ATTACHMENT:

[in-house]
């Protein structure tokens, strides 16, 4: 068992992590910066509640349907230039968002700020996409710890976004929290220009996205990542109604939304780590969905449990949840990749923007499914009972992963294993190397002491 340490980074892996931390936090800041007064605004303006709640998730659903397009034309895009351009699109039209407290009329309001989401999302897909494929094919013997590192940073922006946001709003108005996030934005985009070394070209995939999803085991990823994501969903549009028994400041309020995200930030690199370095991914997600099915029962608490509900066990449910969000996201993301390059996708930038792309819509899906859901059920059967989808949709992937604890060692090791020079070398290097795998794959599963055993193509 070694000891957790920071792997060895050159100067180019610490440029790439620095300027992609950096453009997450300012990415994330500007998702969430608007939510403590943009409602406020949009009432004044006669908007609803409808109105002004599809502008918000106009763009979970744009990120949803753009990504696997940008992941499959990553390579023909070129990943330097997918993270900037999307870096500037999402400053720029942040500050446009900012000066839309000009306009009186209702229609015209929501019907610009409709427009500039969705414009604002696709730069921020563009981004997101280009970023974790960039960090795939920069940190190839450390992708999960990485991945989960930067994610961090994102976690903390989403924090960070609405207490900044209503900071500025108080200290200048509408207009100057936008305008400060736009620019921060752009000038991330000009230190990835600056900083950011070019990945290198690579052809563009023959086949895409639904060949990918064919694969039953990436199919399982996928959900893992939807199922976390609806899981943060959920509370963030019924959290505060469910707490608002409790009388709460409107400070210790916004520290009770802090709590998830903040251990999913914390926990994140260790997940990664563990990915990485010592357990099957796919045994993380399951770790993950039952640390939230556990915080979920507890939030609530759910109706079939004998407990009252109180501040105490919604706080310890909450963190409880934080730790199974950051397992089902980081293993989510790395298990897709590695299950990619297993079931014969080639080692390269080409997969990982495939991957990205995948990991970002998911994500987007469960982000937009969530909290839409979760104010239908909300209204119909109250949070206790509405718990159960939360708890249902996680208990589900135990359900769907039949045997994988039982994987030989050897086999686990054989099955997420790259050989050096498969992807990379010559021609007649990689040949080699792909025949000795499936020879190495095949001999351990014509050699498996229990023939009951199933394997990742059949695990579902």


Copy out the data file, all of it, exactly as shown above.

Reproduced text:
[in-house]
């Protein structure tokens, strides 16, 4: 068992992590910066509640349907230039968002700020996409710890976004929290220009996205990542109604939304780590969905449990949840990749923007499914009972992963294993190397002491 340490980074892996931390936090800041007064605004303006709640998730659903397009034309895009351009699109039209407290009329309001989401999302897909494929094919013997590192940073922006946001709003108005996030934005985009070394070209995939999803085991990823994501969903549009028994400041309020995200930030690199370095991914997600099915029962608490509900066990449910969000996201993301390059996708930038792309819509899906859901059920059967989808949709992937604890060692090791020079070398290097795998794959599963055993193509 070694000891957790920071792997060895050159100067180019610490440029790439620095300027992609950096453009997450300012990415994330500007998702969430608007939510403590943009409602406020949009009432004044006669908007609803409808109105002004599809502008918000106009763009979970744009990120949803753009990504696997940008992941499959990553390579023909070129990943330097997918993270900037999307870096500037999402400053720029942040500050446009900012000066839309000009306009009186209702229609015209929501019907610009409709427009500039969705414009604002696709730069921020563009981004997101280009970023974790960039960090795939920069940190190839450390992708999960990485991945989960930067994610961090994102976690903390989403924090960070609405207490900044209503900071500025108080200290200048509408207009100057936008305008400060736009620019921060752009000038991330000009230190990835600056900083950011070019990945290198690579052809563009023959086949895409639904060949990918064919694969039953990436199919399982996928959900893992939807199922976390609806899981943060959920509370963030019924959290505060469910707490608002409790009388709460409107400070210790916004520290009770802090709590998830903040251990999913914390926990994140260790997940990664563990990915990485010592357990099957796919045994993380399951770790993950039952640390939230556990915080979920507890939030609530759910109706079939004998407990009252109180501040105490919604706080310890909450963190409880934080730790199974950051397992089902980081293993989510790395298990897709590695299950990619297993079931014969080639080692390269080409997969990982495939991957990205995948990991970002998911994500987007469960982000937009969530909290839409979760104010239908909300209204119909109250949070206790509405718990159960939360708890249902996680208990589900135990359900769907039949045997994988039982994987030989050897086999686990054989099955997420790259050989050096498969992807990379010559021609007649990689040949080699792909025949000795499936020879190495095949001999351990014509050699498996229990023939009951199933394997990742059949695990579902």